For MongoDB Atlas to verify their credential, it makes a HTTPS call to the STS GetCallerIdentity API. GetCallerIdentity is a free API that tells the caller the ARN of the account that generated the signature. You can call yourself via the AWS command line or any AWS SDK. This could be used to identify which account and account key and secret key belong to for instance.

Finally, you’ll notice that there are two yellow pieces of text highlighted above. These are the same yellow piece of text highlighted in the first message example, the account key in the security token, so explained, there’s no secret key which was highlighted in the red text before. The signature, highlighted in blue, is a compound SHA-256 HMAC calculation of all the headers in the body of the HTTPS requests. The algorithm to compute the signature is rather involved and is called the AWS Signature Version 4.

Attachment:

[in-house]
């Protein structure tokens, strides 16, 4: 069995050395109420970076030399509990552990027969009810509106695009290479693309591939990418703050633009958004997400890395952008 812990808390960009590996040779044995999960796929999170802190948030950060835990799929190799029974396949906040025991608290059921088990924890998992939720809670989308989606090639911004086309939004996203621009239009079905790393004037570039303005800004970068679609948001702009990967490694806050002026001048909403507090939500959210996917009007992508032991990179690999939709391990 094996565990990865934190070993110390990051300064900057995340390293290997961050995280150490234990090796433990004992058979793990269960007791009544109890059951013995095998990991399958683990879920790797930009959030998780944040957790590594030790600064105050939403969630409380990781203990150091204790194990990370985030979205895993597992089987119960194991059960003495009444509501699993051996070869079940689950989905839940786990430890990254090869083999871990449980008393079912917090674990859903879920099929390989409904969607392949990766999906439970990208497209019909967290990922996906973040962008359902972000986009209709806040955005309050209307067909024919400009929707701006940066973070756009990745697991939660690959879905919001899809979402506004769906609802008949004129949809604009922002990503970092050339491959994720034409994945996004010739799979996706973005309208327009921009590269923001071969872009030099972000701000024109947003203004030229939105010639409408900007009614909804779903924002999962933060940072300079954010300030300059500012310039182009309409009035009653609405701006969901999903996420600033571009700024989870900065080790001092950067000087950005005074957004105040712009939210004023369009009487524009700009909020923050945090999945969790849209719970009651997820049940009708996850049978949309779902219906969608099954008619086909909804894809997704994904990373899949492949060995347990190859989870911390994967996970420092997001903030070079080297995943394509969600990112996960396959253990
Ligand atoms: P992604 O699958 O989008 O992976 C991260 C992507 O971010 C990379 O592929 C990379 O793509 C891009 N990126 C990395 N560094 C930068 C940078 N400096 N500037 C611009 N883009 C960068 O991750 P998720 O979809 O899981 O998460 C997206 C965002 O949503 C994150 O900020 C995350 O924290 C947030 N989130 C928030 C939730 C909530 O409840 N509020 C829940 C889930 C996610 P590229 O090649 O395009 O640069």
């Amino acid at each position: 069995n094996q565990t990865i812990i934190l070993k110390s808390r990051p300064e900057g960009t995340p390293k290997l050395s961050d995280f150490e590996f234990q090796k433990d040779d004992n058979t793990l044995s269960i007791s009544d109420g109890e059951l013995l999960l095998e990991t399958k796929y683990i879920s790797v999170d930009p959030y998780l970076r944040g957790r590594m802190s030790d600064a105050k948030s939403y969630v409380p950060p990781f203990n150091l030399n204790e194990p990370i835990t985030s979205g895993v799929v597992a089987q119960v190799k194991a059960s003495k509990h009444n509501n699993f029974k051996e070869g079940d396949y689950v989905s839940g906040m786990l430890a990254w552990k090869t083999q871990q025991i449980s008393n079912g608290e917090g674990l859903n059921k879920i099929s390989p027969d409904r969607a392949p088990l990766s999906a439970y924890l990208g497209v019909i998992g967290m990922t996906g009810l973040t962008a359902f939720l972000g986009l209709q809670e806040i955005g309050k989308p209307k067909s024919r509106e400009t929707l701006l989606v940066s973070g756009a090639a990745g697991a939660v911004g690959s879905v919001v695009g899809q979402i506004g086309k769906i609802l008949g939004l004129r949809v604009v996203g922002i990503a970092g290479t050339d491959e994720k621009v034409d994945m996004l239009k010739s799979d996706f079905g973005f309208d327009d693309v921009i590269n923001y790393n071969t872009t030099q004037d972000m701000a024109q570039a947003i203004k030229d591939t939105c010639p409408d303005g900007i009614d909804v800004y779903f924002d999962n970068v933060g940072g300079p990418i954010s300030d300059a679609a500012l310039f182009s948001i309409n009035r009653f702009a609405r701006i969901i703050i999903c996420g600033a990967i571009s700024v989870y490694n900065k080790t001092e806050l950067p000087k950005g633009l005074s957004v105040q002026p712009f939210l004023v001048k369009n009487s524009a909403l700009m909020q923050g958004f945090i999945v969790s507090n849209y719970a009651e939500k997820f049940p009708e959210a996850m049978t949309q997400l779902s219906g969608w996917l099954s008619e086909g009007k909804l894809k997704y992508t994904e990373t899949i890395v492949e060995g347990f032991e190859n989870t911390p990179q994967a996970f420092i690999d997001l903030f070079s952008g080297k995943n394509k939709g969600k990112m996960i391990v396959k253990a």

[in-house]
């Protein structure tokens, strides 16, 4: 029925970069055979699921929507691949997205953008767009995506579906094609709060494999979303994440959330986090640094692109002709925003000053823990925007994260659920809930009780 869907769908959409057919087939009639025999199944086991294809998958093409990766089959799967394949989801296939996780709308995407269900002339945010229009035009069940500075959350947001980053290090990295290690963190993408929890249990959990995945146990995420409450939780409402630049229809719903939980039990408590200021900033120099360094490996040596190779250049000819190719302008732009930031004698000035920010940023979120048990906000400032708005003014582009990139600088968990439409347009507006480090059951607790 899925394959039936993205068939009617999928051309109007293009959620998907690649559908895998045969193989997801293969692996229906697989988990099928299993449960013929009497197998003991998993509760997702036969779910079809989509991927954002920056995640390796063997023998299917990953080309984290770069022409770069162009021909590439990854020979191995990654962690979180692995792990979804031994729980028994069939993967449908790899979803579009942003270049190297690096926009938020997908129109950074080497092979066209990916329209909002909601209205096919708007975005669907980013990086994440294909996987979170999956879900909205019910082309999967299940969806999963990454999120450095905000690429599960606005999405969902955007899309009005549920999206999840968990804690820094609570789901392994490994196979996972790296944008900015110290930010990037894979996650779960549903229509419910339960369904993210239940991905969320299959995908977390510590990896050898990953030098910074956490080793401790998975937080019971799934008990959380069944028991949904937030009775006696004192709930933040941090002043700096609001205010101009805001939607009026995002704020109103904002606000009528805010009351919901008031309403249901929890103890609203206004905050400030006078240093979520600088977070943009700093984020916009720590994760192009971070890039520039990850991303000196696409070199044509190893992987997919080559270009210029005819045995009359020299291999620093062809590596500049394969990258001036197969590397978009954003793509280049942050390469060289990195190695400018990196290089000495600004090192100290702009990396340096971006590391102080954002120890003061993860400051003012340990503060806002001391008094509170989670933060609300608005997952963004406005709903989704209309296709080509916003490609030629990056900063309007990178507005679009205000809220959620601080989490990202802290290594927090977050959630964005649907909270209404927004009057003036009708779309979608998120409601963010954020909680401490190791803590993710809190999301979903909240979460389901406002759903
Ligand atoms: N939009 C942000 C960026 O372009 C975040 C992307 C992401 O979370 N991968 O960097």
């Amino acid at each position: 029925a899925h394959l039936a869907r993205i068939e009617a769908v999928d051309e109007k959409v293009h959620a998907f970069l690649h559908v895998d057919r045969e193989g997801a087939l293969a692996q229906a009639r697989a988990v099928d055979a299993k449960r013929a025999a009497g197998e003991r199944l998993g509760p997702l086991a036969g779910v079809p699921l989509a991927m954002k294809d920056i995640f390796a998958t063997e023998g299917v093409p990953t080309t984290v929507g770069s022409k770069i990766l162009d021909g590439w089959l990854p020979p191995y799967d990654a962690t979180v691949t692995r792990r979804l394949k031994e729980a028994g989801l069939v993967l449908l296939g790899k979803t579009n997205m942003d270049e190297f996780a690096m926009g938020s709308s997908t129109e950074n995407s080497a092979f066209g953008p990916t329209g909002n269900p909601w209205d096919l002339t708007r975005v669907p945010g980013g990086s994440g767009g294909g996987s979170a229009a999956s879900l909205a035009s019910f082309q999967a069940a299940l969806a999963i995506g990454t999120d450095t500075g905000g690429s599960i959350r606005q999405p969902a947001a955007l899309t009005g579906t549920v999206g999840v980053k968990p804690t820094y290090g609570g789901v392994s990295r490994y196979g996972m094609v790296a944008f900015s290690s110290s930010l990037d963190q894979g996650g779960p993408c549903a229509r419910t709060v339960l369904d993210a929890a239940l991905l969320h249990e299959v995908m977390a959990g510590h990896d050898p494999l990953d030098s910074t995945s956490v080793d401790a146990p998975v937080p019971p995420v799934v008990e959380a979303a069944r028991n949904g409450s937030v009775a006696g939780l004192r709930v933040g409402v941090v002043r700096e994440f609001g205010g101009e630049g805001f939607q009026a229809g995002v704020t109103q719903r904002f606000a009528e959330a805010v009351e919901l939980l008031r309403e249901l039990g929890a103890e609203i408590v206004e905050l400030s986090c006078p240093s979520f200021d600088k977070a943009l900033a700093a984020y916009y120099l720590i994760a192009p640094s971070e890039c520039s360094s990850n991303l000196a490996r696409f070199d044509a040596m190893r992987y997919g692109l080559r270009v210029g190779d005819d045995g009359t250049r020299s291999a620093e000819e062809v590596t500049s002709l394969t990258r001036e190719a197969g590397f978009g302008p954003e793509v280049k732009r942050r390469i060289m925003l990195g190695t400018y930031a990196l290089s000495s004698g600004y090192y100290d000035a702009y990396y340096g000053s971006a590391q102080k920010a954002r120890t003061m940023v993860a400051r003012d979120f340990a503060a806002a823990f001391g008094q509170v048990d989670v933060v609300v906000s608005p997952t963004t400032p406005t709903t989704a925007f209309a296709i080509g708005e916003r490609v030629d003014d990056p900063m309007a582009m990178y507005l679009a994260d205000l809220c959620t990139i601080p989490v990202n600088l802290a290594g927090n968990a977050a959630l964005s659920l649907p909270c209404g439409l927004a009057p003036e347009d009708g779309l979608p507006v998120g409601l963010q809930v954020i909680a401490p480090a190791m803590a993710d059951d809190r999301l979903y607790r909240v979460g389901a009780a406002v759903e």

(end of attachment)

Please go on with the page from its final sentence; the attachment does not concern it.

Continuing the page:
To create the signature, you need to know the secret key for the account key. Our example diagram for our Canonical application, only two components know the secret key, the ECS container, and the STS service. The driver gets the secret key from the temporary credentials and then tries to prove it knows the secret key by sending the signal to the STS service. The reason why the account key is sent to the STS service, the STS service knows which secret key to use for computing the signature. The STS service verifies to ensure it’s correct by recalculating the signature using its copy of the secret key. If it computes the same answer, then the request is considered valid and proceeds. If the signature does not match, a HTTP status code of 403, i.e., forbidden, is returned instead.